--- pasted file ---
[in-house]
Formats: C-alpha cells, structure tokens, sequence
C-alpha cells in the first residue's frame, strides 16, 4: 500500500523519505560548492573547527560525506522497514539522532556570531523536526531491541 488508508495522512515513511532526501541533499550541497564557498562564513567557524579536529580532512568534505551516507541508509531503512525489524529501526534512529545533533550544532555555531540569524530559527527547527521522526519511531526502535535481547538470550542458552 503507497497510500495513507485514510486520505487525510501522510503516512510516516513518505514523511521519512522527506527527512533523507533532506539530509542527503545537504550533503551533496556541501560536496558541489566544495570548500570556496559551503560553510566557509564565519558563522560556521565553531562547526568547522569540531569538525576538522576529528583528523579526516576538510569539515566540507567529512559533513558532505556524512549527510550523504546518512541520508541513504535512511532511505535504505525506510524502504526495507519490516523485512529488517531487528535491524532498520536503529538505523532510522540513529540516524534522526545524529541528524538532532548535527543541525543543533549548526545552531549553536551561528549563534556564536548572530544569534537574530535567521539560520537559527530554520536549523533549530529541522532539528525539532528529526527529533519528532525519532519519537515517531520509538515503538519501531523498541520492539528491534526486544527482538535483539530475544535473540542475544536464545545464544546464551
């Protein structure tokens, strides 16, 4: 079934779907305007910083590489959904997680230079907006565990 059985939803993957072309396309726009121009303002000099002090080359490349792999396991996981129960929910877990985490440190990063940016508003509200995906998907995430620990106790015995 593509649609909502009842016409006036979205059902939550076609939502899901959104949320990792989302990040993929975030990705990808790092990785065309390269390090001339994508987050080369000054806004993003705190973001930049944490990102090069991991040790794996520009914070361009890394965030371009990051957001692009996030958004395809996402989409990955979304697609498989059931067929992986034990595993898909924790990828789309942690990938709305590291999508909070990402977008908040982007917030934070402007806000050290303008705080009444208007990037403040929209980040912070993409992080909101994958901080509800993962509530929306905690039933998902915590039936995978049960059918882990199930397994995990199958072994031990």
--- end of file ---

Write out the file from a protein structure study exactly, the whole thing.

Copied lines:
[in-house]
Formats: C-alpha cells, structure tokens, sequence
C-alpha cells in the first residue's frame, strides 16, 4: 500500500523519505560548492573547527560525506522497514539522532556570531523536526531491541 488508508495522512515513511532526501541533499550541497564557498562564513567557524579536529580532512568534505551516507541508509531503512525489524529501526534512529545533533550544532555555531540569524530559527527547527521522526519511531526502535535481547538470550542458552 503507497497510500495513507485514510486520505487525510501522510503516512510516516513518505514523511521519512522527506527527512533523507533532506539530509542527503545537504550533503551533496556541501560536496558541489566544495570548500570556496559551503560553510566557509564565519558563522560556521565553531562547526568547522569540531569538525576538522576529528583528523579526516576538510569539515566540507567529512559533513558532505556524512549527510550523504546518512541520508541513504535512511532511505535504505525506510524502504526495507519490516523485512529488517531487528535491524532498520536503529538505523532510522540513529540516524534522526545524529541528524538532532548535527543541525543543533549548526545552531549553536551561528549563534556564536548572530544569534537574530535567521539560520537559527530554520536549523533549530529541522532539528525539532528529526527529533519528532525519532519519537515517531520509538515503538519501531523498541520492539528491534526486544527482538535483539530475544535473540542475544536464545545464544546464551
């Protein structure tokens, strides 16, 4: 079934779907305007910083590489959904997680230079907006565990 059985939803993957072309396309726009121009303002000099002090080359490349792999396991996981129960929910877990985490440190990063940016508003509200995906998907995430620990106790015995 593509649609909502009842016409006036979205059902939550076609939502899901959104949320990792989302990040993929975030990705990808790092990785065309390269390090001339994508987050080369000054806004993003705190973001930049944490990102090069991991040790794996520009914070361009890394965030371009990051957001692009996030958004395809996402989409990955979304697609498989059931067929992986034990595993898909924790990828789309942690990938709305590291999508909070990402977008908040982007917030934070402007806000050290303008705080009444208007990037403040929209980040912070993409992080909101994958901080509800993962509530929306905690039933998902915590039936995978049960059918882990199930397994995990199958072994031990």